Tech Showdown: Ultrabook vs. Chromebook - Sears
|Large SSD hard drive||Small SSD hard drive and cloud storage|
|Included in many models, convertible to tablet||Included in a few models, not convertible to tablet|
|Moderate to high||Low to moderate|
Advantages of Ultrabooks
- Full Windows OS - Ultrabooks are full-featured PCs that have a familiar Windows operating system and programs.
- Convertible to tablet - Many Ultrabooks have touch screens and can fold flat into tablets for the functionality of both in one device.
- Large SSD hard drive - Ultrabooks have plenty of room on the hard drive and use an impact-resistant SSD to keep your files safe no matter where you go.
Limitations of Ultrabooks
- Less portable - Compared to a Chromebook, some Ultrabooks are slightly heavier and larger, but still much easier to carry than a comparable PC laptop.
- Limited performance - Ultrabooks can handle many work tasks like editing documents and browsing the web, but not all models can meet more rigorous software demands like complex games or editing video.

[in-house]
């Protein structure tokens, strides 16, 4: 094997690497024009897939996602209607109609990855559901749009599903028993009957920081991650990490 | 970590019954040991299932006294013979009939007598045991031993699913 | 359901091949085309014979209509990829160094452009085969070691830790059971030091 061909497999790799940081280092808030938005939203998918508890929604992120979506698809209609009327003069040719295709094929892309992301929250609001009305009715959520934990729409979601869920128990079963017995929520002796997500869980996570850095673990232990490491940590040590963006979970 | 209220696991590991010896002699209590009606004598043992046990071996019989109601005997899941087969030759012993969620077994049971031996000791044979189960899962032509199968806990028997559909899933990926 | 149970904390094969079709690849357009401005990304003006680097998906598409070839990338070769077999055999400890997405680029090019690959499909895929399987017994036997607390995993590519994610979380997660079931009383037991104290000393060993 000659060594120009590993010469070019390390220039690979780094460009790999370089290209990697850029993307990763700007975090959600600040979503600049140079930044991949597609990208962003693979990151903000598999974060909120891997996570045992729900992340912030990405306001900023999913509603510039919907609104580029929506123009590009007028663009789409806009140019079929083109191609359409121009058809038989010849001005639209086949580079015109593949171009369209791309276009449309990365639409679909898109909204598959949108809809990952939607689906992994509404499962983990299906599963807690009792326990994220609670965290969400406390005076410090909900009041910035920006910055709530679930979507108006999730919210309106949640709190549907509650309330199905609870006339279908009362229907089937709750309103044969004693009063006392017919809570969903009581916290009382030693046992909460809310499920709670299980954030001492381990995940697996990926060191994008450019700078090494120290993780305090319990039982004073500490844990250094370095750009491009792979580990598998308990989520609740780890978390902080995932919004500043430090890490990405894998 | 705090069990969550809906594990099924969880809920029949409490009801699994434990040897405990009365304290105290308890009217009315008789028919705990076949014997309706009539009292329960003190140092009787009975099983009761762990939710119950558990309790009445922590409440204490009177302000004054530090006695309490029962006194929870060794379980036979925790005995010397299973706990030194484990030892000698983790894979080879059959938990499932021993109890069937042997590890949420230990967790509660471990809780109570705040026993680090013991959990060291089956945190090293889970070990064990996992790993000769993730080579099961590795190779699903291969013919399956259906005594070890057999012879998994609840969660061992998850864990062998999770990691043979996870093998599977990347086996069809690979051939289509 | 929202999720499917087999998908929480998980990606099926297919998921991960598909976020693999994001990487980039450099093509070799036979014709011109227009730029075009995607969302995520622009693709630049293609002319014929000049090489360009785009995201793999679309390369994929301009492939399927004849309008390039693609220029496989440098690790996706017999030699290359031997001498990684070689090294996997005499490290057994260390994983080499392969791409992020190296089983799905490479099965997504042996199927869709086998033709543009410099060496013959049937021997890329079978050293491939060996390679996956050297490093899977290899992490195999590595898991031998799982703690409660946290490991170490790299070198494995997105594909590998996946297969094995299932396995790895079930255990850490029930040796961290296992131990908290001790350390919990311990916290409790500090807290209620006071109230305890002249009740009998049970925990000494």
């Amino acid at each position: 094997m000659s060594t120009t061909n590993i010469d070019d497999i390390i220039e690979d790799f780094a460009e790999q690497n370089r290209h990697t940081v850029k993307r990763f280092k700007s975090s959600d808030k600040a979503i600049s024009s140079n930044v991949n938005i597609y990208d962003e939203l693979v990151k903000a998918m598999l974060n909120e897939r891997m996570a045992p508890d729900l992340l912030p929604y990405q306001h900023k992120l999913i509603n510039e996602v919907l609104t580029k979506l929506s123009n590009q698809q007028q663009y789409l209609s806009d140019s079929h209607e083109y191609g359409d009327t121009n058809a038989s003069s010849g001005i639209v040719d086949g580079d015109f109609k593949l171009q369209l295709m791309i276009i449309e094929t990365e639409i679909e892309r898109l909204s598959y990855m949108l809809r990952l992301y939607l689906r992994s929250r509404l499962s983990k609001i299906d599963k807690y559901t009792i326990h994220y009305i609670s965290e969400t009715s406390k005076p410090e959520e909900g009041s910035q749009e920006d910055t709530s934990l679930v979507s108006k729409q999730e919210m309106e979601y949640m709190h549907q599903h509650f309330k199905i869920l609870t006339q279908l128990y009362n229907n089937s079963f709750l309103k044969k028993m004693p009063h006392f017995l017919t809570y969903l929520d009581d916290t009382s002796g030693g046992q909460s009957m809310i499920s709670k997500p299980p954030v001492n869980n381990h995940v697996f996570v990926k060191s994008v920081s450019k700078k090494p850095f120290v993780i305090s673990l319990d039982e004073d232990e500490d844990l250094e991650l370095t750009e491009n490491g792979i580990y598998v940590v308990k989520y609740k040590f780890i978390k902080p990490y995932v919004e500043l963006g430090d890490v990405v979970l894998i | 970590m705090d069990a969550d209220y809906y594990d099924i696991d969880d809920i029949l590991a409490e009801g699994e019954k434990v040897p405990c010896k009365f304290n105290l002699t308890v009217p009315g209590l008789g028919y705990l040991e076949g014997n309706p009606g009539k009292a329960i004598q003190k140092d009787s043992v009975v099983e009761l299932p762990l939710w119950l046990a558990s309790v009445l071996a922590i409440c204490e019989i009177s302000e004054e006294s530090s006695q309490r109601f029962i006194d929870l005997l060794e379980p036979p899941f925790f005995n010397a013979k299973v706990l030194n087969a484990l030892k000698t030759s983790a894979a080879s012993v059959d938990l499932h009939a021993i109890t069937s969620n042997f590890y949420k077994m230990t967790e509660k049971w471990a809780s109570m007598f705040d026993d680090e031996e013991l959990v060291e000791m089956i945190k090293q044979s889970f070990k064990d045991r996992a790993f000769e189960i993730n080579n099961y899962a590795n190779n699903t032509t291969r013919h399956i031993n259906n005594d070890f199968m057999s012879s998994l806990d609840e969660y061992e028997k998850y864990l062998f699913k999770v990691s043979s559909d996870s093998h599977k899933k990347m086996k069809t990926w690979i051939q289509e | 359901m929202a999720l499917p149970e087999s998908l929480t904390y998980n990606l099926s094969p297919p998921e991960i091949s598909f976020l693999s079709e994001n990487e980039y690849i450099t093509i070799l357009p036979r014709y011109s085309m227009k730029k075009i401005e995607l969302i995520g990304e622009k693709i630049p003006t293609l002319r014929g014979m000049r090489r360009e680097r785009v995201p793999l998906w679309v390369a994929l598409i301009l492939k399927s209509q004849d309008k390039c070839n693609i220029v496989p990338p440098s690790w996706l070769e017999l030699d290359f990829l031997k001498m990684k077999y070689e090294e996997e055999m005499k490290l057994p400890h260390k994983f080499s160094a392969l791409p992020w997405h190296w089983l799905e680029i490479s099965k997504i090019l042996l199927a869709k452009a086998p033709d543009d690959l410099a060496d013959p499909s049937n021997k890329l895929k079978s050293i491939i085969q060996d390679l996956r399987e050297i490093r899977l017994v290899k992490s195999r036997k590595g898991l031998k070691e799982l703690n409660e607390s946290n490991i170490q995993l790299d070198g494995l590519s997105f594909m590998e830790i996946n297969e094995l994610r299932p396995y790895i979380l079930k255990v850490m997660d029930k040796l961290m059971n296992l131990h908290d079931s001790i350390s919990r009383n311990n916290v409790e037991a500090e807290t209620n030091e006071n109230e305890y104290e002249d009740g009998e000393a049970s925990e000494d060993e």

- More expensive - Ultrabooks are generally more expensive than budget-friendly Chromebooks.
Shop all Ultrabooks
Advantages of Chromebooks
- Cloud storage - Chromebooks include access to cloud storage, so your files are saved online where they can be accessed on other devices or backed up when a hard drive crashes.
- Stable OS - The Chrome OS is based on Linux, so there is a lower risk of viruses and crashes.
- Sync with Google - Use your existing Google sign-in to access your email, chat and documents saved on the web, or pick up apps from the Chrome Web Store to enhance your computing experience.
Limitations of Chromebooks
- Web access required - Many applications and services require an internet connection to function properly.
- No Windows support - Users will need to find equivalent Chrome apps for common Microsoft programs like Office.
- Less powerful - The overall tech specs of Chromebooks are generally lower than Ultrabooks.